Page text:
A little over five years ago we moved our family across Canada making Edmonton our new home. My husband was already working an advancing job in the Oil Sands and he saw and seized an opportunity that wasn’t available to him in our small town in Nova Scotia. I was overcome with fear. Despite our struggles, financial and otherwise, there was a comfort in raising our girls in our country home just minutes away from the support of our family and friends. The thought of moving to a big city again, as a mom and a wife, not a young and carefree youth, crippled me with certain fear. The inevitable happened, people started telling me how much I would hate it and how I would be back in less than six months. The thought of slinking home after selling my home and moving my family 5000 miles away was even more unnerving then the alternative; trying to make it work.
As a young woman living in the city I saw beauty in the diversity of people and places. University students, rappers, professionals of every age and race, sharing space in a perfectly imperfect way. I loved the city, it offered me a place to be myself and the opportunity to embrace a way of life that was new and exciting for me. I remember living in London, Ontario and walking to the all night diner at 3 am for scrambled eggs. The diner wasn’t fancy and it didn’t have a clever name. The neon sign simply said diner, open 24 hours. There were only a few two seater tables and a large communal bar-like round counter with stools where you could grab a seat, order from a menu on the wall and watch the cranky, elderly gentlemen behind the counter quickly prepare your palettes desire. He was like the ‘soup Nazi’ from the popular Seinfeld episode. If you spoke out of turn or made a snide remark there was ‘no food for you’ and there was no changing his mind. He fascinated me, this old man with the hard shell exterior and a work ethic not matched by his youthful counterparts. The food there was amazing and I was careful to eat quietly and not interact too much with the other late night clientele, lest they didn’t know the rules I didn’t want their ignorance to reflect on me. There was a quiet respect between the old man and myself and I know I had gained his trust. On more than one occasion I caught him observing me with a hint of a smile.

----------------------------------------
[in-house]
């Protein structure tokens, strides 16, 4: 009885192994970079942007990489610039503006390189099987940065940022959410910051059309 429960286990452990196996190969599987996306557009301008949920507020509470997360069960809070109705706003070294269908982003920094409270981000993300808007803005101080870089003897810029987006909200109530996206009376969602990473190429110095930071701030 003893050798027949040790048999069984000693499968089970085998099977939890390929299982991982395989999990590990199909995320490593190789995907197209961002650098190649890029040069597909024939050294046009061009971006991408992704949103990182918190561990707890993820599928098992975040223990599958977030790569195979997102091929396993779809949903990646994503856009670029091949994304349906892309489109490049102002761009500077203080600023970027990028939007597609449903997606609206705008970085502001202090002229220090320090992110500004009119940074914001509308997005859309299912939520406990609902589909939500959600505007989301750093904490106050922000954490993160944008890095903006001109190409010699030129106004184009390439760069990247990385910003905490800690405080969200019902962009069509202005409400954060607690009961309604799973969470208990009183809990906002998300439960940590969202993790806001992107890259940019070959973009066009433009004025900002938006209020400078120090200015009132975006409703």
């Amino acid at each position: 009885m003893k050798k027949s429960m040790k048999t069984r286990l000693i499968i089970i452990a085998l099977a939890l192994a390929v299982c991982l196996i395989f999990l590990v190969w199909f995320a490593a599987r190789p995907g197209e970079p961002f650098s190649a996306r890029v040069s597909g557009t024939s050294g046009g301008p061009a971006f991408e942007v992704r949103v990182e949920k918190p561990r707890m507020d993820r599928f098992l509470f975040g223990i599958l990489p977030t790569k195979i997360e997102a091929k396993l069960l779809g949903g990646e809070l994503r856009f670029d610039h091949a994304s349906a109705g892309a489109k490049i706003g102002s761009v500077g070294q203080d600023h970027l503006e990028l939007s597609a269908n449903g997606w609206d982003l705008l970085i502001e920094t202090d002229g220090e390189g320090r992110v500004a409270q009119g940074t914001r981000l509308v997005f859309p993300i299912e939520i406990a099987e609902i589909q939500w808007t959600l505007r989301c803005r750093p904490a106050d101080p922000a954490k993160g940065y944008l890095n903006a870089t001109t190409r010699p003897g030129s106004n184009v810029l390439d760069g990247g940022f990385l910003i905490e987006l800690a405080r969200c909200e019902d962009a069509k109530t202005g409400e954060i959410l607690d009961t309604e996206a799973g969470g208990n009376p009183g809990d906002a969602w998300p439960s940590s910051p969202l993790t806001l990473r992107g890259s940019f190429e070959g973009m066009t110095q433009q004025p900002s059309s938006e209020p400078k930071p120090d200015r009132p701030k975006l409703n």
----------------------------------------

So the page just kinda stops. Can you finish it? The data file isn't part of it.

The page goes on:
As a parent moving her children to the city I didn’t feel the same kind of enthusiasm. We enjoyed lazy days at the beach and Sunday family suppers at home in Nova Scotia. I liked that there wasn’t a lot of traffic on our quiet country road and the sounds of the night were reserved for crickets and coyotes. I think what I feared the most was the unknown. Take away my home, my friends, and my extended family….who would I be? Would I belong? Haley was young enough to just want to go wherever we were going, she could appreciate the excitement of the journey. Morgan however was old enough to mourn all she was leaving behind and too young to realize that if you keep a relationship alive in your heart that distance doesn’t matter.
Quite quickly I realized that my attitude about the move would prove essential in a smooth transition for the girls. I ignored the people who told me how much I would hate it and grasped unto the enthusiastic well wishes from people I was close to. I would always have a hometown, a place where I was born and raised, and a place that would always have my heart. Embracing a diverse and dynamic city like Edmonton, immersing my family in its vibrant culture would not diminish my ties to my home.
That first summer we visited the grand Rocky Mountains. Their soaring snowcapped peaks reaching for the sunshine as their feet refreshed into iridescent glacier water. The mountain air that filled our lungs breathed a new life into our souls and motivated us for the journey ahead. The remainder of summer was full of sporting events, backyard barbeques and concerts. The kids loved the city, they loved city transit. They loved being a part of a grand scheme.
Summer faded into fall, Morgan started her new school while I stayed home with Haley. Morgan struggled with a place to belong in school and though she made new friendships quickly she suffered their ups and downs. She always enjoyed and excelled at sports but fought with the idea of being her best. She found that shining at sports didn’t always sit well with her female friends and I strained trying to explain to her the beauty in being the very best you can be. Somebody who is not afraid to shine will always be the brightest light in the room.
At ten Morgan was maturing into a sweet girl but her body and her emotions were at war with one another and I wrestled with trying to parent her through it. We had always been the best of friends and she felt she needed a friend, not a parent. I began to foresee a future of reasoning right and wrong with a pre-teen who knows everything.
One lazy Sunday we three girls were curled up watching Whip It. Whip It is a fun, inspirational sports film with a female dominated cast. It is full of charm, and good natured wit. The allure of the movie, based on Bliss, a former beauty pageant contestant turned Roller Derby player is that it isn’t sappy but it portrays women as strong, sassy, funny and real. The film explores the game of modern roller derby, albeit in an over the top way and studies female relationships in an entertaining way. In a tough as nails, action packed roller derby scene my ten year old daughter said “I wanna do that!”
“Really?” I replied, “Roller Derby?”
“Yes, definitely”, she replied.
She was a girl in love.
The next day I was driving the girls to school and we got a sign, in the form of an actual sign. There was a sign on the side of the road that said “Junior Roller Derby, ages 12-17, wanna try?”
Morgan excitably pointed out the sign and begged me to call. The age said 12 and she was only ten but I guess I could make a phone call.